Reference > Cambridge History > The Age of Johnson > The Literature of Dissent > The Arian Controversy proper: Peirce and Hallett
  The spread of Arianism and the First Socinian Controversy The Salters’ Hall Synod and the question of Subscription: John Taylor and Samuel Bourn  

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The Cambridge History of English and American Literature in 18 Volumes (1907–21).
Volume X. The Age of Johnson.

XVI. The Literature of Dissent.

§ 8. The Arian Controversy proper: Peirce and Hallett.


But the Arian controversy, properly so-called, does not owe anything to Emlyn. It was, rather, opened by William Whiston’s Historical Preface (1710), prefixed to his Primitive Christianity (1711), and Samuel Clarke’s Scripture Doctrine of the Trinity (1712). Although, however, Whiston finally joined the general baptists and claimed to have influenced Peirce of Exeter, the importance of this second controversy is, so far as dissent is concerned, rather practical or constitutional than literary. Among the dissenters, it assumed a particularly accentuated form of the subscription controversy. In 1717, James Peirce and Joseph Hallett, presbyterian ministers of Exeter, were taken to task locally for Arianism. In the Exeter assembly of May, 1719, an attempt to enforce subscription to the first of the thirty-nine articles brought about a split. In the same year, the matter came before the committee of the deputies of the three denominations of protestant dissenters at Salters’ hall meeting-house, London—the so-called Salters’ hall synod. Here, the question of subscription followed a clean-cut line of cleavage. The congregationalists, in the main, under the lead of Thomas Bradbury, insisted on subscription; the presbyterians, in the main, under the lead of John Shute Barrington, afterwards viscount Barrington, resisted the proposal as an unnecessary imposition of a creed. As a result, the whole body of dissent was divided into three parties—non-subscribers, subscribers and neutrals. The minority of subscribers, being defeated, withdrew from the synod and formed a distinct meeting under Bradbury, while the majority of non-subscribers despatched a letter of advice to Exeter, which, by virtue of its statement of reasons for non-subscribing, is regarded by unitarians as their charter of dogmatic freedom. The mere momentary controversy concerning these synod proceedings gave birth to more than seventy pamphlets.   16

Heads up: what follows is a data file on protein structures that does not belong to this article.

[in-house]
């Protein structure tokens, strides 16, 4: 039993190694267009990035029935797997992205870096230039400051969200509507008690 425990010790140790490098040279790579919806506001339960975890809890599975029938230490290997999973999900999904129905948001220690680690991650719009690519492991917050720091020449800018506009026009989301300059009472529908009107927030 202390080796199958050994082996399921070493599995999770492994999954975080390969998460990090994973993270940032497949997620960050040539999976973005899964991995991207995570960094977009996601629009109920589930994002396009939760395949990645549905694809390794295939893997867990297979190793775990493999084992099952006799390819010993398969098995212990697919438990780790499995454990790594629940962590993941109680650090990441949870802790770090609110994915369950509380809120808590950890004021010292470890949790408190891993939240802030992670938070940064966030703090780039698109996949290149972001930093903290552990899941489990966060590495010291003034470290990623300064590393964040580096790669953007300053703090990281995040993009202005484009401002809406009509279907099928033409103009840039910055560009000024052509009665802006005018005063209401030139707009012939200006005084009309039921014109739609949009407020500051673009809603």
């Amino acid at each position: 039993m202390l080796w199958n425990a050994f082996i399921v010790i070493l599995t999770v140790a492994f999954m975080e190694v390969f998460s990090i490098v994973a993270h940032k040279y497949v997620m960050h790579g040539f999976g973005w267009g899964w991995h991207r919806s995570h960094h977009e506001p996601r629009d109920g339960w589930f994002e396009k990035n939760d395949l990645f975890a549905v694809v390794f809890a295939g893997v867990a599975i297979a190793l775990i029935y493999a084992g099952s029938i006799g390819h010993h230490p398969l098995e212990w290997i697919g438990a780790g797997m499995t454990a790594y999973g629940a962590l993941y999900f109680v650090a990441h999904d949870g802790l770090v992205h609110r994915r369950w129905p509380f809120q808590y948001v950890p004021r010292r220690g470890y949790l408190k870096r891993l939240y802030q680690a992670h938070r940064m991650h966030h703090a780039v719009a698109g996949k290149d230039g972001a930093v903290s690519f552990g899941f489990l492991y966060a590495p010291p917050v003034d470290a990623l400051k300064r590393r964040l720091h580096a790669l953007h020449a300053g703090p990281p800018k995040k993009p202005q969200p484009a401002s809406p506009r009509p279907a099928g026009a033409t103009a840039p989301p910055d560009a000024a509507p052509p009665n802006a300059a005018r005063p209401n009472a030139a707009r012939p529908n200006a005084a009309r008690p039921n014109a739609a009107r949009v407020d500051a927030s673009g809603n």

CONTENTS · VOLUME CONTENTS · INDEX OF ALL CHAPTERS · BIBLIOGRAPHIC RECORD
  The spread of Arianism and the First Socinian Controversy The Salters’ Hall Synod and the question of Subscription: John Taylor and Samuel Bourn  
 
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